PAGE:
Belfast Telegraph

Lack of female MLAs shameful, says Speaker as he urges parties to act

By Noel McAdam

The proportion of women MLAs is "indefensible", it has been claimed.

Stormont Speaker Mitchel McLaughlin said almost four times as many men have been elected to the Assembly compared to women since the Good Friday Agreement 18 years ago.

Launching a special 'women's week' of events, the Sinn Fein speaker said that only 23 of the current 108 MLAs are female, the highest level of women to date.

But he added: "That is simply indefensible when a majority of our population is female."

Mr McLaughlin wrote to all party leaders last year encouraging them to keep the make-up of the Assembly in mind when selecting candidates, and suggesting an initial starting point of at least 40 female MLAs after the May elections.

"In last year's Westminster elections, the House of Commons achieved its highest ever female representation with 29% female members," he said.

"Similarly, in the recent elections to the Dáil, it too broke a record, returning 35 (female) TDs. There is no reason why this Assembly cannot exceed those figures and break our own record.

"It will require concentrated effort from parties but that will come, particularly if there is a demand for it in the electorate."

Mr McLaughlin, who is standing down when the Assembly breaks up later this month, said it was a problem which went beyond Stormont. "Only five of our top 100 businesses are led by women. Almost two-thirds of the managers, directors and senior staff posts in Northern Ireland firms are held by men," he said.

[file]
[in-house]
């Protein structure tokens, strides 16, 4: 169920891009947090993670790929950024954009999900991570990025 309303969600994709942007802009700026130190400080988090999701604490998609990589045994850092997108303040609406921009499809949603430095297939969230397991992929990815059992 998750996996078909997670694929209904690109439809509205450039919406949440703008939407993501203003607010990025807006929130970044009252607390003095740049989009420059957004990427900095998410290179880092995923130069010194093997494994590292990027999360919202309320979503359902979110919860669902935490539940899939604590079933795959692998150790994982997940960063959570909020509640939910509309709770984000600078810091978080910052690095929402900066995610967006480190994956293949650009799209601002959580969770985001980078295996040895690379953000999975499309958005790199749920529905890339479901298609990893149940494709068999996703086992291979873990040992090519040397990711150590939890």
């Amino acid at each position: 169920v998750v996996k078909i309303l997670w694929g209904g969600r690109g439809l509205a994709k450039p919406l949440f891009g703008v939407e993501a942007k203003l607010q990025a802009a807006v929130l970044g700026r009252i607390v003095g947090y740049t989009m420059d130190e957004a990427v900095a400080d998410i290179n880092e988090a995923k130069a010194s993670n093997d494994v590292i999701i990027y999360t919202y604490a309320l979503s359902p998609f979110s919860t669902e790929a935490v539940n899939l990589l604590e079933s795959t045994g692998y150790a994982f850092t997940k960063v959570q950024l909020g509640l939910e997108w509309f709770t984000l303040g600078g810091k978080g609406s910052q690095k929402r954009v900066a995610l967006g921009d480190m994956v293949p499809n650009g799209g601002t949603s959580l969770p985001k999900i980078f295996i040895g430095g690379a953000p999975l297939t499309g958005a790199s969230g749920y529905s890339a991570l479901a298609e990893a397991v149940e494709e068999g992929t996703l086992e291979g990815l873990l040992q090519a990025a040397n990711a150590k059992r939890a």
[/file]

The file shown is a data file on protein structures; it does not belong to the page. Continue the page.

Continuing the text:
"The public sector is no better as, despite having almost twice as many women as men employed, seven out of 10 executive positions are still held by men.

"At board level, although 37% of members are female, only 21% of chairpersons are female.

"However, how can the Assembly hope to demand improvement in those realms without cleaning up its own act?"

Earlier yesterday, Mr McLaughlin told MLAs the better regulation of sitting times would encourage many people, and not just women, to consider elected office.

"We have made some progress in making that an active consideration in the last year but not nearly as much as I would have liked," he said.

"Once we get through the heavy load of legislation which hit us in the last few months, I hope that is something the new Assembly can look at afresh."

Belfast Telegraph


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